Introduction

Forage double-cropping, or growing two forage crops in a single growing season, can be a beneficial practice for dairy farmers in New York. Double-cropping corn silage with forage winter cereals, such as triticale, cereal rye, or winter wheat, can add additional spring yield on top of numerous environmental benefits including preventing soil erosion, nutrient recycling, and increased soil organic matter over time – which all promote increased soil health. Winter cereals intended for forage harvest require nitrogen (N) management to reach optimum yield and forage quality. This study was aimed at identifying field and management characteristics that can estimate yield and N needs for winter cereals harvested for forage in the spring.

Field Research

A state-wide study with 62 on-farm trials investigated the spring N needs of forage winter cereals across New York from 2013 to 2016. Each trial had five rates of N (0, 30, 60, 90, and 120 lbs N/acre) applied to farmer-managed forage triticale, cereal rye, or winter wheat at green-up in the spring to determine the most economic rate of N (MERN). All forages were harvested at the flag-leaf stage in May each year. Soil samples were taken at green-up before fertilizer was applied. Farmers supplied information about management practices and field characteristics, such as past manure applications, planting date, and soil drainage. This information, in addition to soil fertility analysis results, was used to develop a decision tree model for predicting MERN classification.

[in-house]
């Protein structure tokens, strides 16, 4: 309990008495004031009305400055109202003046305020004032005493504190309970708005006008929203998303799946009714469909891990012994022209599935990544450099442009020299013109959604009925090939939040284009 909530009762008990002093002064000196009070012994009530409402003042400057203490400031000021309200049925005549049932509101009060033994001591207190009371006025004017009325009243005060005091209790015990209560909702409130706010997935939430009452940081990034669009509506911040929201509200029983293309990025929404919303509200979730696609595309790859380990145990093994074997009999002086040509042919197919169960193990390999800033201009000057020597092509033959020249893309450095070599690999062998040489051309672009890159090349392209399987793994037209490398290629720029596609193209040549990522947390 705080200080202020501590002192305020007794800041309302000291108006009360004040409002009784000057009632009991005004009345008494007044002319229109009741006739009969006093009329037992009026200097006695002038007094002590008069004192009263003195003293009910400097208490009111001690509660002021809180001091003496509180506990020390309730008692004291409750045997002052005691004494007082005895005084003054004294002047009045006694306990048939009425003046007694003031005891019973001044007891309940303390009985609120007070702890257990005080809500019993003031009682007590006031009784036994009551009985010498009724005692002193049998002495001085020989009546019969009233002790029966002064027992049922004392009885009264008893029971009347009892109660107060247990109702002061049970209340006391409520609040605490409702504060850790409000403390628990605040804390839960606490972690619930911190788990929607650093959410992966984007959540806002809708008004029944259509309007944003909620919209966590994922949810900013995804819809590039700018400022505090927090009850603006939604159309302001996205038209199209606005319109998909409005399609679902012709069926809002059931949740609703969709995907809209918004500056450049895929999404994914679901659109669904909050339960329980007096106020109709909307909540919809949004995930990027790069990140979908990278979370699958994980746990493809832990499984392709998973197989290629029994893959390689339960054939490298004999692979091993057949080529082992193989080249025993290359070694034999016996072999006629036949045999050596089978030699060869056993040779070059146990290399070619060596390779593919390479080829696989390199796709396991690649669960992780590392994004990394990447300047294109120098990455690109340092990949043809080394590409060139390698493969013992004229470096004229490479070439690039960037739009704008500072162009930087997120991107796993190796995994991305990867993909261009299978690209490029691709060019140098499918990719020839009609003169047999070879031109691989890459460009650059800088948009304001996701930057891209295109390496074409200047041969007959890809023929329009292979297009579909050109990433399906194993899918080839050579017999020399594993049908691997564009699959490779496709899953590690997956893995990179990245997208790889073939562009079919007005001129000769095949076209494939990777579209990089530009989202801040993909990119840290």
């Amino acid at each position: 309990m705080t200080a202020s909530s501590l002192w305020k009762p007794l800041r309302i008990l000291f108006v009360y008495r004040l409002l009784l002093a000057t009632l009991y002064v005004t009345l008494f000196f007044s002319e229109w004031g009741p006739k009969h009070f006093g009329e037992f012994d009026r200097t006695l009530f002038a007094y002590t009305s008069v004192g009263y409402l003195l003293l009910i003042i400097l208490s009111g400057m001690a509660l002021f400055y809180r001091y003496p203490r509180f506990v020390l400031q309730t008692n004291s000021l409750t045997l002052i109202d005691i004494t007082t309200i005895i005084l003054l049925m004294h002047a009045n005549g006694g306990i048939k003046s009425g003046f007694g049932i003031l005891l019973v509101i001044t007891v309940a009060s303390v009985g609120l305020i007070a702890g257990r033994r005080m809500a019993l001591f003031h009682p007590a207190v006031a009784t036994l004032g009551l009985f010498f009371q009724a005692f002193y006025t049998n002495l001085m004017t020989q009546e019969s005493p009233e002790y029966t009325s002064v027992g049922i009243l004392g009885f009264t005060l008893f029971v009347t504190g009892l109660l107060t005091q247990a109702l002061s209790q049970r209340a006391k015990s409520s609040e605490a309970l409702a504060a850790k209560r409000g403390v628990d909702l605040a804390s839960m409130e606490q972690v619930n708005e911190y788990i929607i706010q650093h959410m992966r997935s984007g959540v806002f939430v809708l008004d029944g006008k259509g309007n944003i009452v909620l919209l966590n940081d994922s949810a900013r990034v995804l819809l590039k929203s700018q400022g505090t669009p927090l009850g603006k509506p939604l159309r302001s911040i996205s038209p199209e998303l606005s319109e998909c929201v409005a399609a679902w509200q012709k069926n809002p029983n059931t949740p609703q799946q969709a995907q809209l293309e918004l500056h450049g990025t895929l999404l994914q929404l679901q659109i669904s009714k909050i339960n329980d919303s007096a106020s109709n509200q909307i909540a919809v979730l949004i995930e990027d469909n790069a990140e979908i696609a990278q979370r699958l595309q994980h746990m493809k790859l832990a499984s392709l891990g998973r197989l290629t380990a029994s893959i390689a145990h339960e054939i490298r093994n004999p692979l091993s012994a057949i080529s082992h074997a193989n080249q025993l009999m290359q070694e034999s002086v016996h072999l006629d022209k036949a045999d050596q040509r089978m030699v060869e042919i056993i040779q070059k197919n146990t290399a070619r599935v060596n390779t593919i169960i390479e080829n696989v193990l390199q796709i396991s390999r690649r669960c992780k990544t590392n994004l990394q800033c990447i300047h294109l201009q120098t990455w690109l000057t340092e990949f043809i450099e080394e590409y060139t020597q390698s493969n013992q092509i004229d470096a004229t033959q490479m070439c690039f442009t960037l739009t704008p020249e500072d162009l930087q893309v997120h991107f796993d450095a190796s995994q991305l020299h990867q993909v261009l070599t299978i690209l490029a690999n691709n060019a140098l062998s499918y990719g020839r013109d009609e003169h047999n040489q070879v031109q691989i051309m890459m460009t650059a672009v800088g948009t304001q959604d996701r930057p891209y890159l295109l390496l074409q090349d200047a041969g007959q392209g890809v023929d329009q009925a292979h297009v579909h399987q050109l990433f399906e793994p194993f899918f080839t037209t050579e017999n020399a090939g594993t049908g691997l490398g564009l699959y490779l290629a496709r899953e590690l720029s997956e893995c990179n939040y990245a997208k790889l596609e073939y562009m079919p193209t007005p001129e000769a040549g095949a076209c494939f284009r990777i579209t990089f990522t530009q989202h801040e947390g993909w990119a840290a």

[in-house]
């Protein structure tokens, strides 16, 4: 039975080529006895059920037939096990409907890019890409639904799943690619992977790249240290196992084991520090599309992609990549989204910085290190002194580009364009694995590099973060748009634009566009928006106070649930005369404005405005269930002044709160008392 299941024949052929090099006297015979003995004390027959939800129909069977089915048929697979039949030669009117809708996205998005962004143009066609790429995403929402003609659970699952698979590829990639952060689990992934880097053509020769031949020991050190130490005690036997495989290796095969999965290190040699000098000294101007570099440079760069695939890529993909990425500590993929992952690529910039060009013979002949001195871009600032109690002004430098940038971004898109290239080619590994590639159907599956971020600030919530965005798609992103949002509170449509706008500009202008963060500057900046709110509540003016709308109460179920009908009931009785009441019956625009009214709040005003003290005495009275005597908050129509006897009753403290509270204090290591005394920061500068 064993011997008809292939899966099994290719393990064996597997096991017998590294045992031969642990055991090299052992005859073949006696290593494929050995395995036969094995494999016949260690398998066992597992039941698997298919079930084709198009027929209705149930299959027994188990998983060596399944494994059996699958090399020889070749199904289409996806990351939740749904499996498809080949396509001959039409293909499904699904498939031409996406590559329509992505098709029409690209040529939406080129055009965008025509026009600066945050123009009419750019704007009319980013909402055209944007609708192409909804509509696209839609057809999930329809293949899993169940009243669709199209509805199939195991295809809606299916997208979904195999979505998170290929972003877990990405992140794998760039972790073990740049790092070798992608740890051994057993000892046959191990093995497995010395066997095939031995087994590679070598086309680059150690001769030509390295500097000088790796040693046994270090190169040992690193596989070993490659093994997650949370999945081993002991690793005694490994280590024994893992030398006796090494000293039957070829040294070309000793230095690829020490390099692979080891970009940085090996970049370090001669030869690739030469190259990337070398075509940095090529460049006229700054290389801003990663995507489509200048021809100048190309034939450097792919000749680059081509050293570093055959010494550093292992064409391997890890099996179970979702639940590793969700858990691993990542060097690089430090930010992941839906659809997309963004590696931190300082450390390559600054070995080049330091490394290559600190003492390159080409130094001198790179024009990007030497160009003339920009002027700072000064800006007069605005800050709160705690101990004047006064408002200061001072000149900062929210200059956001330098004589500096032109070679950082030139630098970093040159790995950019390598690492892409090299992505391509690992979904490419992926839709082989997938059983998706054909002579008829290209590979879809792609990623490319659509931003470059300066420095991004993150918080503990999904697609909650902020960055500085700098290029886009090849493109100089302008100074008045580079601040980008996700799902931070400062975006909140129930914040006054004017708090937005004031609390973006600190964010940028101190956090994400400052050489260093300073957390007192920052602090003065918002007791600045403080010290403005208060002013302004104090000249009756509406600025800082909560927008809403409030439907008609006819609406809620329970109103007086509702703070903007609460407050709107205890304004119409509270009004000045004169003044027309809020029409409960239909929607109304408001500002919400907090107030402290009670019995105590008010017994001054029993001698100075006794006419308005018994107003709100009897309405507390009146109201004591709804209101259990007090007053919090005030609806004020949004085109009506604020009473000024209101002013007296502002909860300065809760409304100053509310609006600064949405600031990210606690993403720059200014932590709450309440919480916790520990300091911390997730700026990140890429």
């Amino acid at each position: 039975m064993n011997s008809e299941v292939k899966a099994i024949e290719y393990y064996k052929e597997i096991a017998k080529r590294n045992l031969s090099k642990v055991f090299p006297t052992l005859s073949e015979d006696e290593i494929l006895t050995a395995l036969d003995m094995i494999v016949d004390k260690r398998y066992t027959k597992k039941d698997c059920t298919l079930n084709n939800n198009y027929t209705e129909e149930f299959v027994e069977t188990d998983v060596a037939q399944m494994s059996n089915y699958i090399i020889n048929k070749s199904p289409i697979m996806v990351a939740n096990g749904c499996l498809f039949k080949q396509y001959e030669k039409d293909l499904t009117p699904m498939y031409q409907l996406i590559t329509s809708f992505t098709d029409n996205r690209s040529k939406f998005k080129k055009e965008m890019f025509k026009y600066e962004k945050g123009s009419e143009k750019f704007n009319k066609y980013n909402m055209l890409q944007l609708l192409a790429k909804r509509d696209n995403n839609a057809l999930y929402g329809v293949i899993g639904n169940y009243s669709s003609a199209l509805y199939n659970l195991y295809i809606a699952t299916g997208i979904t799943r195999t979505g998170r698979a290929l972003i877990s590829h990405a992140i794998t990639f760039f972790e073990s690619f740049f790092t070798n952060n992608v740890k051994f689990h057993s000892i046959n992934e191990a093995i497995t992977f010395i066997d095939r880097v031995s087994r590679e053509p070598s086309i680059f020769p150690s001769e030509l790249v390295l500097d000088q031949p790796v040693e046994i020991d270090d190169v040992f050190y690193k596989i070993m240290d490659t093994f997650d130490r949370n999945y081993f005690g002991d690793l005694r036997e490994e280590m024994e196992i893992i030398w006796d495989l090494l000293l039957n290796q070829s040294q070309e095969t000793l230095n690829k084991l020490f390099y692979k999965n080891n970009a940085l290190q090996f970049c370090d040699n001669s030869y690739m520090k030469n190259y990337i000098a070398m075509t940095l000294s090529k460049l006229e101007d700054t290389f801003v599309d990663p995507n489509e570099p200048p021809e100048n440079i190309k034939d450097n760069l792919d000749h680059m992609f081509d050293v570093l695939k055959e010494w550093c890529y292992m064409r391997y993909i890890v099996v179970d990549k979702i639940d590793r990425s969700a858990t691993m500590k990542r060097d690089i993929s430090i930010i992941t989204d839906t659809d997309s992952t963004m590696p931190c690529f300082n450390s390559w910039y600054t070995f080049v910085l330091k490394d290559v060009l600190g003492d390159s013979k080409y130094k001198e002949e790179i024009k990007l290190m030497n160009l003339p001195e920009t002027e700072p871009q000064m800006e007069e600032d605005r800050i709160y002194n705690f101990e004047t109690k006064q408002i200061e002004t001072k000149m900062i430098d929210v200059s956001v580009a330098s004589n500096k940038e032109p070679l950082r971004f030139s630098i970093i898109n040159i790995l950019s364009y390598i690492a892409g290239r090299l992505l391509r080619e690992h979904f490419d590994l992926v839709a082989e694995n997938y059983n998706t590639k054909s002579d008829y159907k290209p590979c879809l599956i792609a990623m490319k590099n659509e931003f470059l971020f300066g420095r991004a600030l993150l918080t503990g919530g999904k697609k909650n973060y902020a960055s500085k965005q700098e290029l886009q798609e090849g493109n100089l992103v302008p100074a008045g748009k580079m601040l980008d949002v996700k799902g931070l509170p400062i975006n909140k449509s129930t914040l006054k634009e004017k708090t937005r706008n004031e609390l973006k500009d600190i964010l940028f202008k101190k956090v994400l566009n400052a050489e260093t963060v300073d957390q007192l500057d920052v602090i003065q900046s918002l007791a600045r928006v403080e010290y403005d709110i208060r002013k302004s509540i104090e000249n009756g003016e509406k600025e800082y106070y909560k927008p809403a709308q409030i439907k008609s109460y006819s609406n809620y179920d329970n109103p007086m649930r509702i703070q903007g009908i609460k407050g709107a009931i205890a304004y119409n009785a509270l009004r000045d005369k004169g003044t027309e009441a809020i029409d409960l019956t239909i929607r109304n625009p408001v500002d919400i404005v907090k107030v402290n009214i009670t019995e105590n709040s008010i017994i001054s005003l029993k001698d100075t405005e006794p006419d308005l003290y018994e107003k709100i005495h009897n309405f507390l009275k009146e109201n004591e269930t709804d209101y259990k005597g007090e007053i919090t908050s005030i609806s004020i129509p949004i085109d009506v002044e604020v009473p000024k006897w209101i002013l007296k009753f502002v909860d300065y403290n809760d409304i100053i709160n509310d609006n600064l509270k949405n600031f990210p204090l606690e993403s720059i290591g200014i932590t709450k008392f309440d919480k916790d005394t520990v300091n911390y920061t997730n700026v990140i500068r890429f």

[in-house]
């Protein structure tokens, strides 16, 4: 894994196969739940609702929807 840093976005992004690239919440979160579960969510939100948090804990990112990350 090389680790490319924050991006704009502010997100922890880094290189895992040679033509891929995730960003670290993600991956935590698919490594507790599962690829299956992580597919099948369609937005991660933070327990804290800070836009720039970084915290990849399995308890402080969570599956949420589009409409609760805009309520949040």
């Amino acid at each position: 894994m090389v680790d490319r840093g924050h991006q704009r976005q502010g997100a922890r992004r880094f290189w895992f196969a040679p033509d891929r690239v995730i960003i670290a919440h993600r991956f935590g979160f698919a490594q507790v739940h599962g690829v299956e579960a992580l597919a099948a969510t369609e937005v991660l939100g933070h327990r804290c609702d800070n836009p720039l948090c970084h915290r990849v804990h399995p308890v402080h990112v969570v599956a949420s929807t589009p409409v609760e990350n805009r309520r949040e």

Results

About one-third of the trials did not require additional N (MERN = 0), while the remainder responded to N and most required between 60 and 90 lbs N/acre (Figure 1). Yields at the MERN across trials ranged from 0.4 to 3.0 tons DM/acre (1.8 tons DM/acre average). Yield could not be accurately predicted based on information gathered, but the lower-yielding sites (< 1.0 tons of DM/acre) tended to be poorly or somewhat poorly drained and not have a recent manure history.

Farmer-reported soil drainage, manure history, and planting date were the most important predictors of the MERN (Figure 2). Most of the winter cereals grown on fields that were described as well-drained by the farmers did not require additional N at green-up. For the fields reported as somewhat poorly- or poorly-drained, 60 to 90 lbs N/acre were required if the field had not received manure the previous fall. If manure had been applied recently, 60 to 90 lbs N/acre were required for stands that were planted after October 1 versus 0 lbs N/acre if planting had taken place before October 1.